Africa

Lawyers for Charles Taylor want to re-open defence case

Charles Taylor departing Liberia (August 2003)
Image caption Charles Taylor left Liberia in 2003 and has been tried at the Hague for war crimes

Lawyers for the former Liberian President Charles Taylor have asked to re-open the defence case at his war crimes trial.

Mr Taylor's lawyer Courtenay Griffiths told the BBC that a recent UN report into mercenary groups "creates major difficulties for the prosecution".

The trial at The Hague ended in March 2011, but the judges have yet to deliver their verdict.

Mr Taylor is accused of 11 charges of war crimes and crimes against humanity.

His trial, at the United Nations-backed Special Court for Sierra Leone, relates to his alleged role in the brutal civil war in Liberia's neighbour, where he is accused of backing rebels responsible for widespread atrocities

In an interview with Focus on Africa on the BBC World Service, Mr Griffiths said that the UN Security Council report "illustrates the central defence", which is that there were many Liberians fighting on both sides for personal gain in the war and they were not under Mr Taylor's control.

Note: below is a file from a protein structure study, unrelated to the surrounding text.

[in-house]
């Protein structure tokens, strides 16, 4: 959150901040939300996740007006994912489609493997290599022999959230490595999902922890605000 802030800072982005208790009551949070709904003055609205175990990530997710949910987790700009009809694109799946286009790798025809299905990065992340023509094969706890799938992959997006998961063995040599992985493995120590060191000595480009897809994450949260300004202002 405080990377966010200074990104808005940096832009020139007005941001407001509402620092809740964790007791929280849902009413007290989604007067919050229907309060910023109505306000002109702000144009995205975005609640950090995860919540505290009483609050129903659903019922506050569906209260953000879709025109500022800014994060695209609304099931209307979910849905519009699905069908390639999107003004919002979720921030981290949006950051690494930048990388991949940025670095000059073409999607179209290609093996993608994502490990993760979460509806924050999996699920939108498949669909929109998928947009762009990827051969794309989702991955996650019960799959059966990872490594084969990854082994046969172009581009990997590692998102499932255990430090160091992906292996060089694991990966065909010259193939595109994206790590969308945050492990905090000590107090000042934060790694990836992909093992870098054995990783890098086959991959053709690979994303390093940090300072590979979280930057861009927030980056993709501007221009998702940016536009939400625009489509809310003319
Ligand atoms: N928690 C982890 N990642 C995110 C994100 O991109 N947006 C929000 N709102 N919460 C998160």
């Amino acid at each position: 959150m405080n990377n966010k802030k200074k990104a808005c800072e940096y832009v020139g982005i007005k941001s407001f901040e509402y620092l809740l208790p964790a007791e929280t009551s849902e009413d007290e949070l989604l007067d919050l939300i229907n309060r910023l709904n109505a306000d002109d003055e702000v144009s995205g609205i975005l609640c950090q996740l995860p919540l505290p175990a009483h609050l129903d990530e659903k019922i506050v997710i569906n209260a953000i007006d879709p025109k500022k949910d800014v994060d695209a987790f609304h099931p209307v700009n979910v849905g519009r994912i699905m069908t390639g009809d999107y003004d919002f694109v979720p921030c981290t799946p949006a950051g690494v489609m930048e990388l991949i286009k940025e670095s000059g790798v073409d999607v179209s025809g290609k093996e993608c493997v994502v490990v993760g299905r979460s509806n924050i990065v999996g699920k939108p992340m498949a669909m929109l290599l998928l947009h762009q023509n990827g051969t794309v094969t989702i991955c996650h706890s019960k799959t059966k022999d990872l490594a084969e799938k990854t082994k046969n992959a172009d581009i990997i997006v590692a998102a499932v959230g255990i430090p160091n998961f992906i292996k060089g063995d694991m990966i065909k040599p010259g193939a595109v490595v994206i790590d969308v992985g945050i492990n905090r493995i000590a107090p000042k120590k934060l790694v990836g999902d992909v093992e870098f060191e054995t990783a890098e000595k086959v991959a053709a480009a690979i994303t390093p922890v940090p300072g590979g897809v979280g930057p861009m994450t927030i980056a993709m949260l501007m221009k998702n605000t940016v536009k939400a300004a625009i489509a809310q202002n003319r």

Image caption British lawyer Courtenay Griffiths is defending Mr Taylor

Mr Griffiths said the report presented a picture of "fluid groups of unemployed former combatants" who were roaming across the area causing problems - without there being a guiding hand such as Mr Taylor behind them.

Mr Taylor's legal team have asked the court for permission to introduce pages from the report as evidence for his defence.

Mr Griffiths denied that Mr Taylor's legal team were stalling in an effort to delay a verdict - and said that it was important for justice that all related evidence was before the court.

There has been no response from the court.

Charles Taylor denies the charges against him.

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